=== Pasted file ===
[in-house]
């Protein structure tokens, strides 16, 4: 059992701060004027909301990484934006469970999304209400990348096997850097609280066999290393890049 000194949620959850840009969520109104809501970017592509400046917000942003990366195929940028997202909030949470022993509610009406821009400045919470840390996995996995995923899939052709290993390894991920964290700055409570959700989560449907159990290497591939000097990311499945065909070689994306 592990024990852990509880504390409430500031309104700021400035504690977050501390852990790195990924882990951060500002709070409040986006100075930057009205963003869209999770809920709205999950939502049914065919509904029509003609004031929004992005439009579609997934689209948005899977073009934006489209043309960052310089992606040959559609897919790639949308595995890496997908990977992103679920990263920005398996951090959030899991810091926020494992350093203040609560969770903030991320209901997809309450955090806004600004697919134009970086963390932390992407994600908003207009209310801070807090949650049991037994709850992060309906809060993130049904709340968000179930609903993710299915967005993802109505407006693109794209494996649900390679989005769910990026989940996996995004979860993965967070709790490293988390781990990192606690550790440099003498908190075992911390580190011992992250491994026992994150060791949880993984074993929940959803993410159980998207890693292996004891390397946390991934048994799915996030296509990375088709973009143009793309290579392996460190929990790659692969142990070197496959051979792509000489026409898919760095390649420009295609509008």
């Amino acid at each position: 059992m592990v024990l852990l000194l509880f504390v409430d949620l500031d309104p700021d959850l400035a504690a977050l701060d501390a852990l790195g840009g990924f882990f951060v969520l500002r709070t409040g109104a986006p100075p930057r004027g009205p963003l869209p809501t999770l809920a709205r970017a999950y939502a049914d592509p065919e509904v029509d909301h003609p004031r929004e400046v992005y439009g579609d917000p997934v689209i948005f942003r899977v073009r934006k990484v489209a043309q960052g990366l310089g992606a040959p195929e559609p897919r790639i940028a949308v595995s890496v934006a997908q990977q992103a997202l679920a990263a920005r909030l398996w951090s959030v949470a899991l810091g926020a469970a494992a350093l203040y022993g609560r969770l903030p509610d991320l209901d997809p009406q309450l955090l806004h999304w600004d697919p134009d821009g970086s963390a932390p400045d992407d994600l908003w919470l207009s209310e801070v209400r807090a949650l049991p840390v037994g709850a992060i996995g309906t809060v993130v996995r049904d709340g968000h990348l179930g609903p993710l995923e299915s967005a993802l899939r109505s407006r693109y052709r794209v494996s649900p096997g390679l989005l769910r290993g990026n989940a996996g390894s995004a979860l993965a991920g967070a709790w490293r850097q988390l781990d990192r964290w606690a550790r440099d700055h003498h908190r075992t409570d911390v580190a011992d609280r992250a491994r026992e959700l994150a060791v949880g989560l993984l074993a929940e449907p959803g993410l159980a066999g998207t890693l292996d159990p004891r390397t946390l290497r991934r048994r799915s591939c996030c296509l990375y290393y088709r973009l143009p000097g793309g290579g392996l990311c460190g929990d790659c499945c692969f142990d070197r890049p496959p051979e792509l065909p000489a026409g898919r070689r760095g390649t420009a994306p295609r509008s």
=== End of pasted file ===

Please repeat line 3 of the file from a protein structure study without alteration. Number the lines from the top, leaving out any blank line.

């Amino acid at each position: 059992m592990v024990l852990l000194l509880f504390v409430d949620l500031d309104p700021d959850l400035a504690a977050l701060d501390a852990l790195g840009g990924f882990f951060v969520l500002r709070t409040g109104a986006p100075p930057r004027g009205p963003l869209p809501t999770l809920a709205r970017a999950y939502a049914d592509p065919e509904v029509d909301h003609p004031r929004e400046v992005y439009g579609d917000p997934v689209i948005f942003r899977v073009r934006k990484v489209a043309q960052g990366l310089g992606a040959p195929e559609p897919r790639i940028a949308v595995s890496v934006a997908q990977q992103a997202l679920a990263a920005r909030l398996w951090s959030v949470a899991l810091g926020a469970a494992a350093l203040y022993g609560r969770l903030p509610d991320l209901d997809p009406q309450l955090l806004h999304w600004d697919p134009d821009g970086s963390a932390p400045d992407d994600l908003w919470l207009s209310e801070v209400r807090a949650l049991p840390v037994g709850a992060i996995g309906t809060v993130v996995r049904d709340g968000h990348l179930g609903p993710l995923e299915s967005a993802l899939r109505s407006r693109y052709r794209v494996s649900p096997g390679l989005l769910r290993g990026n989940a996996g390894s995004a979860l993965a991920g967070a709790w490293r850097q988390l781990d990192r964290w606690a550790r440099d700055h003498h908190r075992t409570d911390v580190a011992d609280r992250a491994r026992e959700l994150a060791v949880g989560l993984l074993a929940e449907p959803g993410l159980a066999g998207t890693l292996d159990p004891r390397t946390l290497r991934r048994r799915s591939c996030c296509l990375y290393y088709r973009l143009p000097g793309g290579g392996l990311c460190g929990d790659c499945c692969f142990d070197r890049p496959p051979e792509l065909p000489a026409g898919r070689r760095g390649t420009a994306p295609r509008s």